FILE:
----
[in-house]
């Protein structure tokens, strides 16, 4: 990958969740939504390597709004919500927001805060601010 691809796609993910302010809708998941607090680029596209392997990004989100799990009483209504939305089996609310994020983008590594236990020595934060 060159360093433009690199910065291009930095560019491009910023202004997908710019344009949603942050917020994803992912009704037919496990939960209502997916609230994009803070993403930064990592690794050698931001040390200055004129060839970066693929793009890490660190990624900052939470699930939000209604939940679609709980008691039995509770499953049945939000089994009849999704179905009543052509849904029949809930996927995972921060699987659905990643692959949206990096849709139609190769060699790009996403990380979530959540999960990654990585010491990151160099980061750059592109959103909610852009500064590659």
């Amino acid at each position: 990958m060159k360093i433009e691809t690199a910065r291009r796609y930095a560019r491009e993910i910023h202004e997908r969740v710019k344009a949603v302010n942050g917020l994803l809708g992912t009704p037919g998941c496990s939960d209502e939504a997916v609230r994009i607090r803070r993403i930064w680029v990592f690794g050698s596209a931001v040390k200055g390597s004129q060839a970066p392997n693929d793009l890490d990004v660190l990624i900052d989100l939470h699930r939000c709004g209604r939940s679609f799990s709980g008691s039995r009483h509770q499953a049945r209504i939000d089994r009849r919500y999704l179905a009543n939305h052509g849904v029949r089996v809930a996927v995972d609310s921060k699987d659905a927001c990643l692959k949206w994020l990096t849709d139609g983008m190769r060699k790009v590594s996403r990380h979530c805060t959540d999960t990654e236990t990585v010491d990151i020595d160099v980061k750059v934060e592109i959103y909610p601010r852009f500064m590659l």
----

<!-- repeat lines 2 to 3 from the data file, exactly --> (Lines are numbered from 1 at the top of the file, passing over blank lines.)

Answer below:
């Protein structure tokens, strides 16, 4: 990958969740939504390597709004919500927001805060601010 691809796609993910302010809708998941607090680029596209392997990004989100799990009483209504939305089996609310994020983008590594236990020595934060 060159360093433009690199910065291009930095560019491009910023202004997908710019344009949603942050917020994803992912009704037919496990939960209502997916609230994009803070993403930064990592690794050698931001040390200055004129060839970066693929793009890490660190990624900052939470699930939000209604939940679609709980008691039995509770499953049945939000089994009849999704179905009543052509849904029949809930996927995972921060699987659905990643692959949206990096849709139609190769060699790009996403990380979530959540999960990654990585010491990151160099980061750059592109959103909610852009500064590659």
């Amino acid at each position: 990958m060159k360093i433009e691809t690199a910065r291009r796609y930095a560019r491009e993910i910023h202004e997908r969740v710019k344009a949603v302010n942050g917020l994803l809708g992912t009704p037919g998941c496990s939960d209502e939504a997916v609230r994009i607090r803070r993403i930064w680029v990592f690794g050698s596209a931001v040390k200055g390597s004129q060839a970066p392997n693929d793009l890490d990004v660190l990624i900052d989100l939470h699930r939000c709004g209604r939940s679609f799990s709980g008691s039995r009483h509770q499953a049945r209504i939000d089994r009849r919500y999704l179905a009543n939305h052509g849904v029949r089996v809930a996927v995972d609310s921060k699987d659905a927001c990643l692959k949206w994020l990096t849709d139609g983008m190769r060699k790009v590594s996403r990380h979530c805060t959540d999960t990654e236990t990585v010491d990151i020595d160099v980061k750059v934060e592109i959103y909610p601010r852009f500064m590659l």